Posts Tagged ‘max mosley’
Yesterday I took part in the Taming Tabloid Tittle Tattle debate at the brilliant Battle of Ideas at the Barbican. Roy Greenslade and I, loosely defending the right to celebrity privacy, took on Jo Phillips and Patrick Hayes, arguing the case for unrestricted press freedom. I say loosely because what emerged through the very wide ranging discussion was an understanding across the board of the complex nuances of the argument. Phone hacking, naked royals and plebgate were all deftly handled by the able panel, and the ghost of Jimmy Savile was predictably present at the table. I won’t attempt to encapsulate the entire argument- the Battle of Ideas will be posting the full debate on their youtube channel in due course- but a few points are worth drawing out.
Jo Phillips illustrated the tabloid obsession with celebrity when she spoke about her experiences working on the media strategy for Live8 in 2005, and the challenges of striking the balance between focussing press attention on the stars and the rather more serious messages motivating the campaign. The charities involved were concerned that too much attention was being paid to the celebrities. But of course, celebrity sells. It was the stars that gave the campaign its extraordinary reach around the world.
Celebrities are the gods of a secular age. This isn’t driven by the editors, it is driven by the readers who will buy extra issues in their thousands when a particular star appears on the cover. Although the revelations of Leveson may have caused editors to think twice about publishing stories such as the recent Kate Middleton pictures, they seem to have had almost no discernible impact on the reading habits of the Great British public themselves. It was ever thus- I told the story of one of the old ‘penny dreadfuls’ in the 19th Century that published an illustration of ‘life on the moon’, selling 20,000 copies. When the image was inevitably outed as a fake, the title in question was able to print another 40,000 copies due to popular demand. Truth, and ethics, have rarely been the determining factor in our buying choices when it comes to newspapers.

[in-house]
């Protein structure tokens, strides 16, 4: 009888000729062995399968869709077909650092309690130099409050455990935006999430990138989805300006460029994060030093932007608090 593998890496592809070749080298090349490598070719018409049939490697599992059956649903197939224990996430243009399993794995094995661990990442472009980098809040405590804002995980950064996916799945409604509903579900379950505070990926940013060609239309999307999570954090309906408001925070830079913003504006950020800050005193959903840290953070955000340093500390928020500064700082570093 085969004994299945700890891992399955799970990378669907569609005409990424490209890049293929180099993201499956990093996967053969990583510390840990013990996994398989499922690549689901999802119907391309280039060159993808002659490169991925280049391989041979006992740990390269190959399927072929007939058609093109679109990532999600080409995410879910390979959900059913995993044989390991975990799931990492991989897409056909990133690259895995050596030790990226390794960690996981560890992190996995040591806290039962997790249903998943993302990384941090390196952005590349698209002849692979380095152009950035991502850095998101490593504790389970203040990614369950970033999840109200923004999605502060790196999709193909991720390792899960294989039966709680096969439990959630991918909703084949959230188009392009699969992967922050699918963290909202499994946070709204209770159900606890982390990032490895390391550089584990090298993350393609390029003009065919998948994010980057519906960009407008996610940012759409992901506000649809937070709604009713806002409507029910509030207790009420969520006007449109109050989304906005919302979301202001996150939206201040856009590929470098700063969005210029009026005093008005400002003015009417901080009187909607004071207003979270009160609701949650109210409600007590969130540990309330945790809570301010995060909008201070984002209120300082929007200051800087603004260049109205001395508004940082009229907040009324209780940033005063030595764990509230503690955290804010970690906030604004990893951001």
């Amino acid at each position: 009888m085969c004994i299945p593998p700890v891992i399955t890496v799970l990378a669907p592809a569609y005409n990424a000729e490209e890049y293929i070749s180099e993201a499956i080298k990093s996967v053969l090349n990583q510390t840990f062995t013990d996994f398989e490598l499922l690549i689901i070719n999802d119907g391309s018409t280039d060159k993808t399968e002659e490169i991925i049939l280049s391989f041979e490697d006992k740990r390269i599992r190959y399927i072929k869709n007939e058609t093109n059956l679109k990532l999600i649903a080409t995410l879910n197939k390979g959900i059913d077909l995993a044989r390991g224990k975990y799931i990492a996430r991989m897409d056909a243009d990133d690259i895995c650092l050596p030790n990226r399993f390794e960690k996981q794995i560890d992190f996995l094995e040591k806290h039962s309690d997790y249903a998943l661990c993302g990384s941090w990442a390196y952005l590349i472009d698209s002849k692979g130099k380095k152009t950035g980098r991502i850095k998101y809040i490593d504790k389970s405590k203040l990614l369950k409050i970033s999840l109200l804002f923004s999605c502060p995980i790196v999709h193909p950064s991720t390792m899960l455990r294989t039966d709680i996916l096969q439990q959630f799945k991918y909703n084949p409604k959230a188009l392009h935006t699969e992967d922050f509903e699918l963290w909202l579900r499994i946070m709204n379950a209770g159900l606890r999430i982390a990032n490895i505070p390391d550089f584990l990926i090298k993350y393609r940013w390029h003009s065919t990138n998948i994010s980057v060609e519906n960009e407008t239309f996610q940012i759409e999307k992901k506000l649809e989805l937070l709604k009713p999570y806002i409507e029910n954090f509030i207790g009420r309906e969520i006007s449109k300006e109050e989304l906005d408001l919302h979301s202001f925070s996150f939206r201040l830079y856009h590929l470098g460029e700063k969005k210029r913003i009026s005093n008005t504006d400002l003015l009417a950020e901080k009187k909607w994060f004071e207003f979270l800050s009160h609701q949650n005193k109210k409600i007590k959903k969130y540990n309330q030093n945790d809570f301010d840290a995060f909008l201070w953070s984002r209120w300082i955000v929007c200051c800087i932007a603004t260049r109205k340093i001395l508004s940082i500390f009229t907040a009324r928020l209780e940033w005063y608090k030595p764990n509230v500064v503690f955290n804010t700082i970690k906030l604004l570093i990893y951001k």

But do we really believe that fame and privacy are incompatible? Have our fabulously wealthy, pampered celebrities entered into a Faustian pact? There are, of course, those celebrities that pursue fame at any cost. It is harder to have sympathy with those that happily profit from the public airing of their dirty laundry: the recent playing out of the Alex Reid/ Chantelle Houghton break up springs to mind. But others chose to manage their fame in a more private, dignified way- as a sometimes wanted, sometimes unwanted, side effect of a career in the public eye. Leveson has revealed the depths to which certain tabloid journalists have sunk in pursuit of sensation. Even those that believe in the unqualified good of a free press must be troubled by Sienna Miller’s account of being pursued down a dark alley by a group of camera wielding men, or the treatment of Charlotte Church’s mother by News of the World after her attempted suicide. This is not simply publishing stories that the individuals concerned might prefer to keep under wraps. In numerous incidents what is being described is concerted campaigns of intimidation and bullying.
Patrick Hayes highlighted the emphasis placed on intrusion into celebrity lives when, in his view, this is a phenomenon common to all of us in the modern world, citing the increasing infringement on private life by the state. Perhaps tabloid intrusion into the private lives of public figures has set a precedent for the way in which we all live now. These are two sides of the same coin: if we are concerned about one, we have to be concerned about the other. Hence the imposition on our privacy by the state is hardly a compelling argument for allowing tabloids to disclose so much of celebrities’ lives to us- unless the former is viewed as an unqualified good.